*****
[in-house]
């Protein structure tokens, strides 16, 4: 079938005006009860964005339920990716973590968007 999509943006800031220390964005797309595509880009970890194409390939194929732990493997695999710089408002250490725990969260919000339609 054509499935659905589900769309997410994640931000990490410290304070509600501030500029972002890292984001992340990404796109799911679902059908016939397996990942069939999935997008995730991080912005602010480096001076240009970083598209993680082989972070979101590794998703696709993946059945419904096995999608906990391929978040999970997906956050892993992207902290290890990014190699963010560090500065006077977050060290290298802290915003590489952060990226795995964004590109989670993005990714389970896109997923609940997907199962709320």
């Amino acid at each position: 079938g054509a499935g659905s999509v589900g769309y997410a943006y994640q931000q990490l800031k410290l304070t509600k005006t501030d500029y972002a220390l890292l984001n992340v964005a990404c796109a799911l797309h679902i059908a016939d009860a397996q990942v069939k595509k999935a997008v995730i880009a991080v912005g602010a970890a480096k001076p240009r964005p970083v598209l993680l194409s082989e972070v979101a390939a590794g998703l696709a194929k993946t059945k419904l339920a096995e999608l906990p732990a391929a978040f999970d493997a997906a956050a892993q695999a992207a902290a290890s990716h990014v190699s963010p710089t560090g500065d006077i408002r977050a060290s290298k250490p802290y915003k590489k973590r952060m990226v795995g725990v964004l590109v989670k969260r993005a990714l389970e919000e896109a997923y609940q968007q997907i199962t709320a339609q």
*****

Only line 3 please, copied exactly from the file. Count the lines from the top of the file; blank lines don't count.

């Amino acid at each position: 079938g054509a499935g659905s999509v589900g769309y997410a943006y994640q931000q990490l800031k410290l304070t509600k005006t501030d500029y972002a220390l890292l984001n992340v964005a990404c796109a799911l797309h679902i059908a016939d009860a397996q990942v069939k595509k999935a997008v995730i880009a991080v912005g602010a970890a480096k001076p240009r964005p970083v598209l993680l194409s082989e972070v979101a390939a590794g998703l696709a194929k993946t059945k419904l339920a096995e999608l906990p732990a391929a978040f999970d493997a997906a956050a892993q695999a992207a902290a290890s990716h990014v190699s963010p710089t560090g500065d006077i408002r977050a060290s290298k250490p802290y915003k590489k973590r952060m990226v795995g725990v964004l590109v989670k969260r993005a990714l389970e919000e896109a997923y609940q968007q997907i199962t709320a339609q």